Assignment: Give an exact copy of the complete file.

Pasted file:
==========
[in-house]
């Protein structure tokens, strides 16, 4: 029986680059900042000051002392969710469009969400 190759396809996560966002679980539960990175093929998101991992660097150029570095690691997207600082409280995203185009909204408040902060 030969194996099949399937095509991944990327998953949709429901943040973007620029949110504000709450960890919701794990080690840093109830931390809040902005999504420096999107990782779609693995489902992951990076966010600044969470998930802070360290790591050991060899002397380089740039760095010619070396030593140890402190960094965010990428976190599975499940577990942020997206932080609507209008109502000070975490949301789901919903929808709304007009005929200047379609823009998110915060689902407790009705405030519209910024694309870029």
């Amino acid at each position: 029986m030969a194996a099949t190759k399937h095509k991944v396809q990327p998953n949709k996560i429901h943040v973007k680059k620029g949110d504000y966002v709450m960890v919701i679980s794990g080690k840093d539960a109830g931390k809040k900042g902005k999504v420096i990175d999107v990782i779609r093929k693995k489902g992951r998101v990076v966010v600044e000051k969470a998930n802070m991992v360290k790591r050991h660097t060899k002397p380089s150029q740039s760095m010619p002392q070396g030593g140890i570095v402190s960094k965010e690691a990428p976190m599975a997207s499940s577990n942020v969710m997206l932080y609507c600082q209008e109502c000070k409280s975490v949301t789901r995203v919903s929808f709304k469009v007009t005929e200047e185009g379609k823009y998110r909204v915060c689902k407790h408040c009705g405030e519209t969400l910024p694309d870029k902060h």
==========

[in-house]
């Protein structure tokens, strides 16, 4: 029986680059900042000051002392969710469009969400 190759396809996560966002679980539960990175093929998101991992660097150029570095690691997207600082409280995203185009909204408040902060 030969194996099949399937095509991944990327998953949709429901943040973007620029949110504000709450960890919701794990080690840093109830931390809040902005999504420096999107990782779609693995489902992951990076966010600044969470998930802070360290790591050991060899002397380089740039760095010619070396030593140890402190960094965010990428976190599975499940577990942020997206932080609507209008109502000070975490949301789901919903929808709304007009005929200047379609823009998110915060689902407790009705405030519209910024694309870029």
């Amino acid at each position: 029986m030969a194996a099949t190759k399937h095509k991944v396809q990327p998953n949709k996560i429901h943040v973007k680059k620029g949110d504000y966002v709450m960890v919701i679980s794990g080690k840093d539960a109830g931390k809040k900042g902005k999504v420096i990175d999107v990782i779609r093929k693995k489902g992951r998101v990076v966010v600044e000051k969470a998930n802070m991992v360290k790591r050991h660097t060899k002397p380089s150029q740039s760095m010619p002392q070396g030593g140890i570095v402190s960094k965010e690691a990428p976190m599975a997207s499940s577990n942020v969710m997206l932080y609507c600082q209008e109502c000070k409280s975490v949301t789901r995203v919903s929808f709304k469009v007009t005929e200047e185009g379609k823009y998110r909204v915060c689902k407790h408040c009705g405030e519209t969400l910024p694309d870029k902060h």